By Alex Kacik – ModernHealthCare – March 25, 2020
Health care spending is expected to grow at an average annual rate of 5.4% from 2019 to 2028, as prices are expected to increase at an average annual rate of 2.4% over that span and account for 43% of total spending growth, researchers at the CMS’ Office of the Actuary estimated. Price growth only accounted for a quarter of total expenditure growth from 2014 to 2018. As a result, the health care economy would climb to $6.19 trillion in 2028, which would account for 19.7% of gross domestic product – up from $3.65 trillion in 2018, which was 17.7% of GDP. The government is projected to pay a larger share – nearly half – of the nation’s total health bill by 2028, as Baby Boomers continue aging into Medicare; its beneficiaries consume $1 out of every $4 spent on health care, said Sean Keehan, an economist in the Office of the Actuary and lead author of the study published in Health Affairs. Enrollment in Medicare is expected to jump to 75 million people by 2028.
ARTICLE and ARTICLE and ARTICLE
65 is no longer the expected age of retirement for the Medicare-eligible
By the Center for Retirement Research at Boston College – March 25, 2020
A majority of adults believe there’s better than a 50/50 chance they’ll still be working full-time after age 65, a new study found. Adults 18 to 70 were asked to rate themselves for 52 different cognitive, physical, psychomotor and sensory abilities that determine the capacity to work. When researchers compared older and younger participants, they found many self-assessments of abilities were very similar. Here are three of the central findings:
- The more occupations people can do, the more likely they were to say they would work past 65;
- Workers over 60 with a higher capacity to work said they would be more likely to remain employed even after 70;
- One in four of the retirees with a very high capacity for work would consider “un-retiring” and returning to the labor force.
This study seems to indicate that if older people are capable of working, they are more willing to do so.
ARTICLE based on STUDY
By Anthony Iannarino – The Sales Blog – March 25, 2020
If you’re going to be changed by this crisis, the right place to start is by being more grateful, especially for the things we take for granted. Losing something often causes us to be more thankful for what was lost. You might not have been grateful for your job, your clients or your work family until events beyond our control disrupted those things. I’ll bet you’re thankful, this morning, for the talented people who work in AmeriLife’s IT Department. If you’re going to be changed by the events of 2020, after gratitude, there’s no better place to start than your physical, psychological and emotional health. Crisis and disruptive events can take a toll on you emotionally. Now, the essential things in life: people. Allow this event to change you positively by reminding you of who is important in your life. If there’s a trait you find in nearly every human being, it’s the ability to discover and create solutions to intractable problems. The lessons you learn now prepare you for the next crisis, even if it’s only getting you ready to operate in the next world of unknowns.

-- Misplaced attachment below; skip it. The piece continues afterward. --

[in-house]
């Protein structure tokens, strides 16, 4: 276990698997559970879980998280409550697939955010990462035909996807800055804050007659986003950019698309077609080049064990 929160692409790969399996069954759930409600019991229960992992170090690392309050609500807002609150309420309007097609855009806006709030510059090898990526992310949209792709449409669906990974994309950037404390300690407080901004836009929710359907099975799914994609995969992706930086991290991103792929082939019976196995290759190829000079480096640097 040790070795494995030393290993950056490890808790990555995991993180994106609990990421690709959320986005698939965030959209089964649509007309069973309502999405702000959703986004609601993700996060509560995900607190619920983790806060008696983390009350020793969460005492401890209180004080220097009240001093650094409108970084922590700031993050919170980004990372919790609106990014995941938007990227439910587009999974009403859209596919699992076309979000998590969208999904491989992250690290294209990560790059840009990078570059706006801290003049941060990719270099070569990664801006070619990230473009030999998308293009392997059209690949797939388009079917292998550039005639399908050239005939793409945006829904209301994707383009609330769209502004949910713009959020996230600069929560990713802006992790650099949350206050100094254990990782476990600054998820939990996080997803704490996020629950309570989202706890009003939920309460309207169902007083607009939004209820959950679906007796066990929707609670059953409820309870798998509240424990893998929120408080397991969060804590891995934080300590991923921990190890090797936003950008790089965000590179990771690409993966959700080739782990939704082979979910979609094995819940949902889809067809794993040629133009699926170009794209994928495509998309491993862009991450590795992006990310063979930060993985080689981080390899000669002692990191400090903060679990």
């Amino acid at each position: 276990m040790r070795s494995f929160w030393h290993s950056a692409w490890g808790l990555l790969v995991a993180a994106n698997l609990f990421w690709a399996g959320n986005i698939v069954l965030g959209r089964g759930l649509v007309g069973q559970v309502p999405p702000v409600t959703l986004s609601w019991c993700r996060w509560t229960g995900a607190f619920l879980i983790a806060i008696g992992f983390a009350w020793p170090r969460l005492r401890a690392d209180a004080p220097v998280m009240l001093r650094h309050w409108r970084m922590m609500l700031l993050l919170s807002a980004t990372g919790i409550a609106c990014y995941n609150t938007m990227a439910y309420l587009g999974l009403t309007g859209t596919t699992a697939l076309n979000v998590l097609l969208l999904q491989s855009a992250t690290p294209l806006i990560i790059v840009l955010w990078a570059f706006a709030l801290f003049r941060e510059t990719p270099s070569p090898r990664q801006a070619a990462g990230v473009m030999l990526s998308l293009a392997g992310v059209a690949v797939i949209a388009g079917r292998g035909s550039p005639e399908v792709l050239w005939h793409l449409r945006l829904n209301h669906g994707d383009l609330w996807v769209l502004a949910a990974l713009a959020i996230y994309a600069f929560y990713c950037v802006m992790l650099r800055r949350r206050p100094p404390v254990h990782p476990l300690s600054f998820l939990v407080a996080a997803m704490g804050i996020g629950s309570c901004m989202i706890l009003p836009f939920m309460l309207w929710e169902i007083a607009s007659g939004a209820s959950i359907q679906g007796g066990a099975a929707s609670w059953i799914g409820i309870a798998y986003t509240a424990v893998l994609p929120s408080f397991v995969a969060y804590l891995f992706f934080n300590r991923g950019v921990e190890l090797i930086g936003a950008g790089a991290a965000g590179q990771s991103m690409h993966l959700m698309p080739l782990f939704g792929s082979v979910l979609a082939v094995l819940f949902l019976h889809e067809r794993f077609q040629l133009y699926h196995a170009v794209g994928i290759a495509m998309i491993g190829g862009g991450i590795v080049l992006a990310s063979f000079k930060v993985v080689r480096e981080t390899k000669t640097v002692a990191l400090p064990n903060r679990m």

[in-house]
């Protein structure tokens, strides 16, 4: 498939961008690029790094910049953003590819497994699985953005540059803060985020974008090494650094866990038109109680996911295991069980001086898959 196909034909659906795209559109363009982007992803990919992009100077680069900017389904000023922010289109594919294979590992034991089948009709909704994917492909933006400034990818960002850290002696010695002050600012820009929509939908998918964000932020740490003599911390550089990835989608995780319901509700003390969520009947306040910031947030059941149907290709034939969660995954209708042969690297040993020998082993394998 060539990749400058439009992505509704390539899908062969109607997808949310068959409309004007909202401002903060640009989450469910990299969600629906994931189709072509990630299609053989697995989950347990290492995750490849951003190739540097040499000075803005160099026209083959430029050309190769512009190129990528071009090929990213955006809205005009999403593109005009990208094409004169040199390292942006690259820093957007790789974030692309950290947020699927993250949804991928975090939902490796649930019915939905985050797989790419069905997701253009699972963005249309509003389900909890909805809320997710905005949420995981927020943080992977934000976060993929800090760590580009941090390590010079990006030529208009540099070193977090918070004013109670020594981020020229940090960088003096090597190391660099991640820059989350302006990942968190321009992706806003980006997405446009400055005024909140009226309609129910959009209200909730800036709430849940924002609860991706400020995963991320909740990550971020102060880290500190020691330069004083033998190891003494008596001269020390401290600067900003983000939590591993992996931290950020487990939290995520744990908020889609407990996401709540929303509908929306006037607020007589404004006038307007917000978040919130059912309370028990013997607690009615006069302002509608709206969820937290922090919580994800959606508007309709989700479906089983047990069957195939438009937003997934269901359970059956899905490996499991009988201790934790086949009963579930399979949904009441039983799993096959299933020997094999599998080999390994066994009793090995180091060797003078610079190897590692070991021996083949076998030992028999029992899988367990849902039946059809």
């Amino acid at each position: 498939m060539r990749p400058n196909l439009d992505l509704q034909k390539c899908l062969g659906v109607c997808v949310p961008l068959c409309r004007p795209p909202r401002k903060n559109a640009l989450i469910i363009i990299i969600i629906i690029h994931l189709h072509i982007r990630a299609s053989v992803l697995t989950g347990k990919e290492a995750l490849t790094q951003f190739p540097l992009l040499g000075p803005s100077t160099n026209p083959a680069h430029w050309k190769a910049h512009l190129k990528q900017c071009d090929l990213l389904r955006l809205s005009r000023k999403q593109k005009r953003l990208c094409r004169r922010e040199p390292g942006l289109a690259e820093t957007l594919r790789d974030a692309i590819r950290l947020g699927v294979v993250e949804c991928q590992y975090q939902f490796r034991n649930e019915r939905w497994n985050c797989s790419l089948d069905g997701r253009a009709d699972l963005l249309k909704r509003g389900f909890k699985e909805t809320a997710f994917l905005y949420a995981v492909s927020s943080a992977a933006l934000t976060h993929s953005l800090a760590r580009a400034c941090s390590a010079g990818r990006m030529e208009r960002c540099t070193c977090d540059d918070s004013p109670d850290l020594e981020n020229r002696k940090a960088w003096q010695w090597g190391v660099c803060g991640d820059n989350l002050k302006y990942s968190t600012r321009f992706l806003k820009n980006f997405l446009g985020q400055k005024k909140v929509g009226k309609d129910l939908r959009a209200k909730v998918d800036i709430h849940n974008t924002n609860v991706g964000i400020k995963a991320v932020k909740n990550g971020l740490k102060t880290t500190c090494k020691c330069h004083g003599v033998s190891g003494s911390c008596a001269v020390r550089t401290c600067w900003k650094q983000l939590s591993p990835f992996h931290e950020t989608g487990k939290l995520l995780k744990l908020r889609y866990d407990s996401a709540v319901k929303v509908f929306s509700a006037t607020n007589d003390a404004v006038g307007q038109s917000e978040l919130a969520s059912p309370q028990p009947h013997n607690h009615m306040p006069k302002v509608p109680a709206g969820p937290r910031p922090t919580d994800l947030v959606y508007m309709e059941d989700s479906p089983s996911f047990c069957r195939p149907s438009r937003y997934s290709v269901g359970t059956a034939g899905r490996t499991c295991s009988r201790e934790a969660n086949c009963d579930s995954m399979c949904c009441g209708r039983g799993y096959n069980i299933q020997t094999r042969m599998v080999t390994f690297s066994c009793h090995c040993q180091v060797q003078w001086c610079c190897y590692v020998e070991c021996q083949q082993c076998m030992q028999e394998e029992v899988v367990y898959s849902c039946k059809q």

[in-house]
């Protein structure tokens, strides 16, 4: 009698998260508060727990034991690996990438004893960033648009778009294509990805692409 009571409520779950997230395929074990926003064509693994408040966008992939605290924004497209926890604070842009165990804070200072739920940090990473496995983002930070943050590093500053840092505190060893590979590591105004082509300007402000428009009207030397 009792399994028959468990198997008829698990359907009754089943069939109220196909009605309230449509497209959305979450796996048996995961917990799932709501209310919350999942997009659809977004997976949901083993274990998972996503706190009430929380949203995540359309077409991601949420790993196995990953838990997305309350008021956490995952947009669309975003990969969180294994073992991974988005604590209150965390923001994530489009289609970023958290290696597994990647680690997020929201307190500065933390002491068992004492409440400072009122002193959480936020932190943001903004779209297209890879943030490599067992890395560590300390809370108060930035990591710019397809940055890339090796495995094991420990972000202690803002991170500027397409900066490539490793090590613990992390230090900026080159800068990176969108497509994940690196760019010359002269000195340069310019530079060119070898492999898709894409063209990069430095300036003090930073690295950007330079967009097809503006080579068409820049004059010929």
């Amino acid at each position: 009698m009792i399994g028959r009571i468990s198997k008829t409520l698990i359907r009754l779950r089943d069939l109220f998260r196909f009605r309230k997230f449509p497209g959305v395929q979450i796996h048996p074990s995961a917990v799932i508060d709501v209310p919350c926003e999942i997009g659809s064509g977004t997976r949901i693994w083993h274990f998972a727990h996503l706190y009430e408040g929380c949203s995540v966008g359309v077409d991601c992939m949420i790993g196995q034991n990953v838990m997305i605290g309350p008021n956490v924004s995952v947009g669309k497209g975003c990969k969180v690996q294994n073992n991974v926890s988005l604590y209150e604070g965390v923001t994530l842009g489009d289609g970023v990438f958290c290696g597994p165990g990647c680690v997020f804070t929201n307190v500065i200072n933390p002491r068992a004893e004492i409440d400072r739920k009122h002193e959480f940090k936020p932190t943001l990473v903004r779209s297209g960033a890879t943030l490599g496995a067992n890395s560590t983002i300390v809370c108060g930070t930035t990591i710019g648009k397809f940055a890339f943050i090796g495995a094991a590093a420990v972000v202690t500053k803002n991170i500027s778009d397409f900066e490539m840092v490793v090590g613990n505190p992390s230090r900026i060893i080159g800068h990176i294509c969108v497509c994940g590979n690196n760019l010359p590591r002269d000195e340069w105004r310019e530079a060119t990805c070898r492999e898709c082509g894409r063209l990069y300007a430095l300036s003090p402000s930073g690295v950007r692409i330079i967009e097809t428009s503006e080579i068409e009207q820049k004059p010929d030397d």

By Anthony Iannarino – The Sales Blog – March 17, 2020
The problem with a crisis is that when you’re in it, it’s all-consuming, this one especially. When there’s a clear and present danger, your attention and focus naturally go to the threat as a way to protect you from harm. The older primal parts of the brain take over, using your emotions to cause you to focus and act, rather than the relatively new parts of the brain, the elements capable of being logical and rational. Poise means “keeping one’s composure.” It means maintaining control, grace and being courteous. It’s possible to react to the danger without losing your poise, something that’s going to be critical to successfully navigating this threat. You shouldn’t take a real threat lightly, nor should you lose your head and allow fear to paralyze you, preventing you from maintaining your poise and your perspective. The future needs you to do your part, like all of those who have faced the great challenges of the past. A large part of this will be restoring a sense of normalcy. You can do this.
The panic shopping for coronavirus planning doesn’t end with food, water and toilet paper. Some consumers are also panic shopping for life insurance. In the face of widespread fears about infections and quarantines, many Americans are getting their financial houses in order. Fabric, which offers instant online life insurance, saw a 50% increase in life insurance applications since mid-February. LifeQuotes, an online life insurance agency, reports a 29% increase in applications requested since Jan. 20, 2020 – a date commonly used as the day the coronavirus became widely known. Any traditional life insurance policy, such as term life insurance, will be a suitable financial safety net, and consumers now have options for speedy applications. No-exam life insurance policies skip the medical exam and shorten the underwriting time.